adamthwaite @ one-name.org
"The website IS the one-name study!"
First of all, I am delighted to report that no one chose to unsubscribe from the new mailing list I set up in January, and only eight of the addresses seem to have ceased functioning, so these have been removed from the list.
Almost all of the 95 people who are currently subscribed to our Adamthwaite mailing list belong to one of the ten Adamthwaite lines, and I thought you might be interested to learn how many members we have in each category.
These figures might not look very impressive at first glance, but when you consider how rare the Adamthwaite surname is, I think it is quite remarkable - thank you everyone for your continuing support!
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If you know of anyone else who is actively researching your branch of Adamthwaites, please do encourage them to join our mailing list, as the more members we have who can share their knowledge the more we will all benefit. It is simple to join ... just complete the 'Calling all Adamthwaites' form - see link on the left.
We do also have a high success rate as far as recruitment for our DNA Group Project - we currently have nine sets of yDNA results from Adamthwaite men who are direct line descendants and a further 18 sets of Family Finder autosomal DNA results (with at least one for each of our ten Adamthwaite lines). In addition, the associated Ravenstonedale DNA Project has 7 members who have submitted yDNA to represent their family line (Fothergills, Swinbanks and a Fawcett) and ten more members who have taken Family Finder tests - all of whom have ancestry going back to Ravenstonedale parish before 1800.
Back in 2010 I wrote an article in our Newsletter concerning the close match shared by both our GREY line yDNA testers with a man named Alex who is believed to be descended from a famous Cherokee named Sequoia.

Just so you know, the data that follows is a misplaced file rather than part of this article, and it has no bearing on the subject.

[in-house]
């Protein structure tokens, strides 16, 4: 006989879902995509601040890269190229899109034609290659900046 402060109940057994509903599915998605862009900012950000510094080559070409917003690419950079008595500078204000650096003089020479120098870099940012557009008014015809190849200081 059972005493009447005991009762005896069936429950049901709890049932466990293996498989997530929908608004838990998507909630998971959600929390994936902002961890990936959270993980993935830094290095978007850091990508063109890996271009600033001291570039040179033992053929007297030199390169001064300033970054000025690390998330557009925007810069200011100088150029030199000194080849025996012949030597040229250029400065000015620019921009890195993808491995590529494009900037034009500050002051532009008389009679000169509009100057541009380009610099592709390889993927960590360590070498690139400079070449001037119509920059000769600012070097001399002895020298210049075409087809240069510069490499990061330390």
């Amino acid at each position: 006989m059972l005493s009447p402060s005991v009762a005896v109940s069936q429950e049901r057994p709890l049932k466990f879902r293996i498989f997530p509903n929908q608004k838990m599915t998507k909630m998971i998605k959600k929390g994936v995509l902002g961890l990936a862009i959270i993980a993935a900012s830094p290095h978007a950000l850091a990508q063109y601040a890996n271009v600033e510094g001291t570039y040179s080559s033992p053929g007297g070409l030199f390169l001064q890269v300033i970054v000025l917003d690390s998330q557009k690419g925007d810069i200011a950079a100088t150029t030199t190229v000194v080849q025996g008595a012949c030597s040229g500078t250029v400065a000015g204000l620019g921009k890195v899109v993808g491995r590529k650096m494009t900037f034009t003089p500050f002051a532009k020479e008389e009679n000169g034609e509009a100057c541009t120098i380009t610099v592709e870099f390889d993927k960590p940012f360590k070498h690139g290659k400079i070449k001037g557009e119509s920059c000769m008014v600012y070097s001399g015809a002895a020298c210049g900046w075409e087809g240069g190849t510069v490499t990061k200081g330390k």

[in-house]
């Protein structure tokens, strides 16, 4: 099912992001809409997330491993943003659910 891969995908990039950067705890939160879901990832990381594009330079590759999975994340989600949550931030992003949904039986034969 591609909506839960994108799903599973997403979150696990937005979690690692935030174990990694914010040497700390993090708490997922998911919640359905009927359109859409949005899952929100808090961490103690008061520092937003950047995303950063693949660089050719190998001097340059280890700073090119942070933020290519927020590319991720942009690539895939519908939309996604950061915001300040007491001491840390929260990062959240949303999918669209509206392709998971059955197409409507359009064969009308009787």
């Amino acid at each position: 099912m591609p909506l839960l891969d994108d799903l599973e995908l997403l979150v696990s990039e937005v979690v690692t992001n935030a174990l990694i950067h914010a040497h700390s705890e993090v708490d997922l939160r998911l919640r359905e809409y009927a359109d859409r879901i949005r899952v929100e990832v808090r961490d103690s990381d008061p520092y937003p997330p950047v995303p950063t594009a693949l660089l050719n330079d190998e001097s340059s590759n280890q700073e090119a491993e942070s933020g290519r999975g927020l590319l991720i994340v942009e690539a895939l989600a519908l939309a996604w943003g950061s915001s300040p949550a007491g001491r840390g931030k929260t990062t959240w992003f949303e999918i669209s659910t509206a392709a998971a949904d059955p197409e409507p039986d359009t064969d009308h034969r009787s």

Subsequently we discovered that Alex was also a match with the GREY line tester who has taken a Family Finder autosomal test.
We now have evidence that another man matches this little group, and what's more they share a unique Haplogroup.
Take a look at the Miscellany article about Sequoia and read the paper written by Mark Mitchell about the significance of the detailed DNA tests that they have taken.
More and more people are getting into DNA testing - many have been enticed by the adverts popping up everywhere you look for the Ancestry DNA test. However, one big disadvantage of the Ancestry test is that there is no facility to set up group projects, where you can examine the results of people you know may show up as matches. Now Family Tree DNA, who offer the Family Finder autosomal DNA test that we use in our Adamthwaite DNA Project, has made it possible to transfer your Ancestry DNA results to the Family Tree DNA database absolutely free.
I am relieved to report that there is now a copy of the Adamthwaite Archive held on the web server of the Guild of One-name Studies. You will find it at adamthwaite.one-name.net - however please note that it is a 'static' copy of the site, which is only updated once or twice a year. The live version (this one!) at www.adamthwaitearchive.org.uk is the one which I will update on a regular basis. You can check when the static version was last updated by looking at the date shown at the foot of the home page. But when I am no longer able to update this current website, the version on the Guild website will remain available in perpetuity ... so if someone wishes to pick up the study in the future, they just have to become a member of the Guild of One-name Studies and request to register the surname Adamthwaite, when they will be able to access all the records I have collected (which will also be stored in the Guild Archive).